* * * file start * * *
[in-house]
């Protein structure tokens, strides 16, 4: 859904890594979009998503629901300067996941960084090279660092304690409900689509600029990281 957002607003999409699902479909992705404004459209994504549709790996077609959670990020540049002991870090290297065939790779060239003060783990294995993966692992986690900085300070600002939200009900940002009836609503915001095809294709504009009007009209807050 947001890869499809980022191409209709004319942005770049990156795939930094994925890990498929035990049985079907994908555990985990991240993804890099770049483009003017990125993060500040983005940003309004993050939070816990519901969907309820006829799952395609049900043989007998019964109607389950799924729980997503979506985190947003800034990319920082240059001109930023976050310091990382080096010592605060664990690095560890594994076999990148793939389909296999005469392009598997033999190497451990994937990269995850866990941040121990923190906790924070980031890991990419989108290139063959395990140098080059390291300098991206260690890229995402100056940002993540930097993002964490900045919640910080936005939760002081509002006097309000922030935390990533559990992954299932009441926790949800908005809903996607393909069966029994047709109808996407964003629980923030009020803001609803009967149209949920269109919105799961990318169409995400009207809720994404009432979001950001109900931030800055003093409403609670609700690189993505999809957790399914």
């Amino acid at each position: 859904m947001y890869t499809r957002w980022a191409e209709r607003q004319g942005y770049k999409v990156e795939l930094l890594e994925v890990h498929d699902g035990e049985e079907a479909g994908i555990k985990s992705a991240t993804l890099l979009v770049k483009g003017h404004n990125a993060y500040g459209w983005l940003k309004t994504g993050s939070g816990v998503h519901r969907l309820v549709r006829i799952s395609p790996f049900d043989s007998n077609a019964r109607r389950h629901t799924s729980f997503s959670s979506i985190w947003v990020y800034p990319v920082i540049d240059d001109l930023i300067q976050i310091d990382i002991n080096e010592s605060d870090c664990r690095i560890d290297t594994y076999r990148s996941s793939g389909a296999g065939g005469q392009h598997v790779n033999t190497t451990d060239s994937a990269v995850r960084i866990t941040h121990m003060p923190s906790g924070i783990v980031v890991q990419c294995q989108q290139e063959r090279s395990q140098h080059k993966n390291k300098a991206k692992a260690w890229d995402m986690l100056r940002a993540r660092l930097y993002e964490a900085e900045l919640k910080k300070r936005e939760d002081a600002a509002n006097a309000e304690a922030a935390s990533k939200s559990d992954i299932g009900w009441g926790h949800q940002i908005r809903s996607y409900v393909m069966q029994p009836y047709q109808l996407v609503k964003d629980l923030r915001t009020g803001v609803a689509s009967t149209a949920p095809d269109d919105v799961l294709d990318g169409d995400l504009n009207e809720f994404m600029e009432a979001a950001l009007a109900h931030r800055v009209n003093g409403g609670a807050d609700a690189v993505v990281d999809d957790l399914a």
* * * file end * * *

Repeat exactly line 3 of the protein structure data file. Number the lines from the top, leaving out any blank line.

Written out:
């Amino acid at each position: 859904m947001y890869t499809r957002w980022a191409e209709r607003q004319g942005y770049k999409v990156e795939l930094l890594e994925v890990h498929d699902g035990e049985e079907a479909g994908i555990k985990s992705a991240t993804l890099l979009v770049k483009g003017h404004n990125a993060y500040g459209w983005l940003k309004t994504g993050s939070g816990v998503h519901r969907l309820v549709r006829i799952s395609p790996f049900d043989s007998n077609a019964r109607r389950h629901t799924s729980f997503s959670s979506i985190w947003v990020y800034p990319v920082i540049d240059d001109l930023i300067q976050i310091d990382i002991n080096e010592s605060d870090c664990r690095i560890d290297t594994y076999r990148s996941s793939g389909a296999g065939g005469q392009h598997v790779n033999t190497t451990d060239s994937a990269v995850r960084i866990t941040h121990m003060p923190s906790g924070i783990v980031v890991q990419c294995q989108q290139e063959r090279s395990q140098h080059k993966n390291k300098a991206k692992a260690w890229d995402m986690l100056r940002a993540r660092l930097y993002e964490a900085e900045l919640k910080k300070r936005e939760d002081a600002a509002n006097a309000e304690a922030a935390s990533k939200s559990d992954i299932g009900w009441g926790h949800q940002i908005r809903s996607y409900v393909m069966q029994p009836y047709q109808l996407v609503k964003d629980l923030r915001t009020g803001v609803a689509s009967t149209a949920p095809d269109d919105v799961l294709d990318g169409d995400l504009n009207e809720f994404m600029e009432a979001a950001l009007a109900h931030r800055v009209n003093g409403g609670a807050d609700a690189v993505v990281d999809d957790l399914a």